Postby Brock O Lee » Fri Aug 12, 2016 1:00 pm

This thread needs some pics! :)

52100 patinas easier than M4...

Few weeks:
Image

Few years:
Image

The jury is still out, but if I had to compare 52100 to another steel in my collection, I would say it behaves somewhat similar to solid Superblue. This is my initial gut feel based on a few weeks of use: similar corrosion resistance as Superblue, in the same ballpark regarding ease of sharpening and edge retention.

It would not surprise me if the 52100 Military develops a cult following similar to the Superblue Caly's in time.
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Re: M4 vs. 52100 - Calling all metallurgical experts!

Postby bdblue » Fri Aug 12, 2016 6:34 pm

52100 isn't doing too well here. I've read about custom makers forging with it, and as I understand it a well known expensive brand that starts with a B___e uses virtually the same steel in some of their models. Their models are optimized for toughness and not edge holding which makes sense considering the different steel compositions involved. I like M4, one of my favorite steels, and much as I think it is tougher than a good stainless steel it still doesn't rate that high in toughness. So I suppose if you wanted toughness, like in a long thin blade such as the Military, it would be a good choice. For EDC I like toughness but I also like edge holding which I suppose is why I pick M4. But if the PM2 comes to fruition in 52100 I would be more than tempted to buy one.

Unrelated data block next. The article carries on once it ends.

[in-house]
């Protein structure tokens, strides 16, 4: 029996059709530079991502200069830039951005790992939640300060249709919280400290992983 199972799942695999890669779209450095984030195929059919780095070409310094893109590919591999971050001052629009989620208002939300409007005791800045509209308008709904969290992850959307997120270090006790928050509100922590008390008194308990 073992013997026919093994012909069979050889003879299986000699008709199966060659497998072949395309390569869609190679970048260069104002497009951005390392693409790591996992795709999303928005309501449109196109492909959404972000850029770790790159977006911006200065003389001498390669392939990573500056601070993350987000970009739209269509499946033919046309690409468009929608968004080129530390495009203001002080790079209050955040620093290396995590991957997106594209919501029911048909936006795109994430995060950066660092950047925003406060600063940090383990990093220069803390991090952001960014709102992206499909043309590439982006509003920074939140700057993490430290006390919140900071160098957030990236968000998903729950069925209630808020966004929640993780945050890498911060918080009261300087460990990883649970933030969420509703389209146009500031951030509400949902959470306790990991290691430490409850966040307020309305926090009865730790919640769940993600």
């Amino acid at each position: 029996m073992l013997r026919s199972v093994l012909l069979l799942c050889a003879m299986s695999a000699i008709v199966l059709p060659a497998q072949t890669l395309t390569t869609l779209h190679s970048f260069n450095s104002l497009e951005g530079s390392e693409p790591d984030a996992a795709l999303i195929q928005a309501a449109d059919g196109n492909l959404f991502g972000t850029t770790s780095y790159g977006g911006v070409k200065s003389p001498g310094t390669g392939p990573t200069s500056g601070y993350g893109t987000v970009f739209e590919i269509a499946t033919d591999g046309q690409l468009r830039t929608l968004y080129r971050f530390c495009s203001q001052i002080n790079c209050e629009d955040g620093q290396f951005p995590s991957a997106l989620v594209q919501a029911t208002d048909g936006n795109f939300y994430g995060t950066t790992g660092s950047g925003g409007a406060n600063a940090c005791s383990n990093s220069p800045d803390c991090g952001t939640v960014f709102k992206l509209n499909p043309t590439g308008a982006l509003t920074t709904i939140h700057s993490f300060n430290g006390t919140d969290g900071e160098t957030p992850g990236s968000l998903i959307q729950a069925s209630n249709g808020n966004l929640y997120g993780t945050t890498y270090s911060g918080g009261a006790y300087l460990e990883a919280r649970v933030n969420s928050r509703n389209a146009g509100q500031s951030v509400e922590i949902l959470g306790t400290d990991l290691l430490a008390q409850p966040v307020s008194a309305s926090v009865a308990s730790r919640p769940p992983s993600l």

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Re: M4 vs. 52100 - Calling all metallurgical experts!

Postby Woodpuppy » Sun Jul 08, 2018 8:16 pm

I’m dredging this back up to see if there are more opinions two years later. I’m interested in a pm2, and I think my top choices are M4 and 52100. I am happy to accept some corrosion affinity in exchange for low chipping potential, and more ease of sharpening.

What say ye? Is 52100 still less loved (or fanatically loved by fewer spyderheads)?

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Re: M4 vs. 52100 - Calling all metallurgical experts!

Postby Evil D » Sun Jul 08, 2018 8:44 pm

Woodpuppy wrote:
Sun Jul 08, 2018 8:16 pm
I’m dredging this back up to see if there are more opinions two years later. I’m interested in a pm2, and I think my top choices are M4 and 52100. I am happy to accept some corrosion affinity in exchange for low chipping potential, and more ease of sharpening.

What say ye? Is 52100 still less loved (or fanatically loved by fewer spyderheads)?
These are two of my favorite steels and my two favorite versions of the Military but I really can't say one is better than the other because they are really at different ends of a spectrum, they each do something pretty significantly better than the other. I would decide if you want better edge retention at the cost of more difficult sharpening, or if you want an easier to sharpen steel that gets stupid sharp with minimal effort but doesn't have an amazing working edge.

That said, I have carried my 52100 Military a LOT more than the M4 version, but I also haven't really pushed the 52100 so far that edge retention became an issue. I really just love how it responds to sharpening.